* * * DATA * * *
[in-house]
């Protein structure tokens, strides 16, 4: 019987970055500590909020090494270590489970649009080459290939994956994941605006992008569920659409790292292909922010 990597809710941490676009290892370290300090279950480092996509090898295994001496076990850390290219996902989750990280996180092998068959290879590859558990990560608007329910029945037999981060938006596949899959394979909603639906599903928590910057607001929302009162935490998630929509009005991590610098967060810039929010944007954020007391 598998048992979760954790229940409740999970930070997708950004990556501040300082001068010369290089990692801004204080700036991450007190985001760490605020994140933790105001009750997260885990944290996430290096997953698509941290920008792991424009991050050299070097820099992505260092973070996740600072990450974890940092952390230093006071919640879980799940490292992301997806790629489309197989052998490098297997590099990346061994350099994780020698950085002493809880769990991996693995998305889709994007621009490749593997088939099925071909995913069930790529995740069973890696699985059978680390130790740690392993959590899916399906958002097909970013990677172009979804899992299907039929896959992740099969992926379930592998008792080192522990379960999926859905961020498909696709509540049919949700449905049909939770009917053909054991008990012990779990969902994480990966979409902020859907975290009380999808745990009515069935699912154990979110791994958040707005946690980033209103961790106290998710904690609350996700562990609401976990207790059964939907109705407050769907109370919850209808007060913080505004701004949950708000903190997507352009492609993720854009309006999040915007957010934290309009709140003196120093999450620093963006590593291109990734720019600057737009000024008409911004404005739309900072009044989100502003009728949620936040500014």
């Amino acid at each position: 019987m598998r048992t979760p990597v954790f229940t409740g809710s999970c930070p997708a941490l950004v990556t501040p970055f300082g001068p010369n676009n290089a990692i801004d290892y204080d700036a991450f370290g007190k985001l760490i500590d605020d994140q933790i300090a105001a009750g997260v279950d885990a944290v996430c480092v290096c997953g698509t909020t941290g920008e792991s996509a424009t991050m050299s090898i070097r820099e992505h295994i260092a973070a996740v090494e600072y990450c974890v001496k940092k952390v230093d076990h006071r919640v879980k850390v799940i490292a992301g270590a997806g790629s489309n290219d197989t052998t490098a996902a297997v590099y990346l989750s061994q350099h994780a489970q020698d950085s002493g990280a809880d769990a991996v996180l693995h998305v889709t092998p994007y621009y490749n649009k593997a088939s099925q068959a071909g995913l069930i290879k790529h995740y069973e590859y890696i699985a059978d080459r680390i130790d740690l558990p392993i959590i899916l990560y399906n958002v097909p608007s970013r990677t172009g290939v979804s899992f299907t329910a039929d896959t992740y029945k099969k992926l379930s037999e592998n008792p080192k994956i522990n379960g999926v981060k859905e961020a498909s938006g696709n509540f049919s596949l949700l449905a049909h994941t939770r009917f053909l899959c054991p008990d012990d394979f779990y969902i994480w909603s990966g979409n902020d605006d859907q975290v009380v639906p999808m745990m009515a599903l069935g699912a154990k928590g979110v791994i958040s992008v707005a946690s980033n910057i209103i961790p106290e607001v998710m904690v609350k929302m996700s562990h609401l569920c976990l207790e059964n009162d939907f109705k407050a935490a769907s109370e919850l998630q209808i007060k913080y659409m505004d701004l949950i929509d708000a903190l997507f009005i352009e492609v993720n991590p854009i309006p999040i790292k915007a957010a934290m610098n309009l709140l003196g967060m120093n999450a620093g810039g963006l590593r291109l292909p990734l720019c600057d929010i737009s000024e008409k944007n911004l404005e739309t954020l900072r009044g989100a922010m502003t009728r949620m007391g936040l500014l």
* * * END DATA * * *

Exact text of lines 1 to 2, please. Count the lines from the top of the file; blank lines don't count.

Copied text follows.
[in-house]
């Protein structure tokens, strides 16, 4: 019987970055500590909020090494270590489970649009080459290939994956994941605006992008569920659409790292292909922010 990597809710941490676009290892370290300090279950480092996509090898295994001496076990850390290219996902989750990280996180092998068959290879590859558990990560608007329910029945037999981060938006596949899959394979909603639906599903928590910057607001929302009162935490998630929509009005991590610098967060810039929010944007954020007391 598998048992979760954790229940409740999970930070997708950004990556501040300082001068010369290089990692801004204080700036991450007190985001760490605020994140933790105001009750997260885990944290996430290096997953698509941290920008792991424009991050050299070097820099992505260092973070996740600072990450974890940092952390230093006071919640879980799940490292992301997806790629489309197989052998490098297997590099990346061994350099994780020698950085002493809880769990991996693995998305889709994007621009490749593997088939099925071909995913069930790529995740069973890696699985059978680390130790740690392993959590899916399906958002097909970013990677172009979804899992299907039929896959992740099969992926379930592998008792080192522990379960999926859905961020498909696709509540049919949700449905049909939770009917053909054991008990012990779990969902994480990966979409902020859907975290009380999808745990009515069935699912154990979110791994958040707005946690980033209103961790106290998710904690609350996700562990609401976990207790059964939907109705407050769907109370919850209808007060913080505004701004949950708000903190997507352009492609993720854009309006999040915007957010934290309009709140003196120093999450620093963006590593291109990734720019600057737009000024008409911004404005739309900072009044989100502003009728949620936040500014």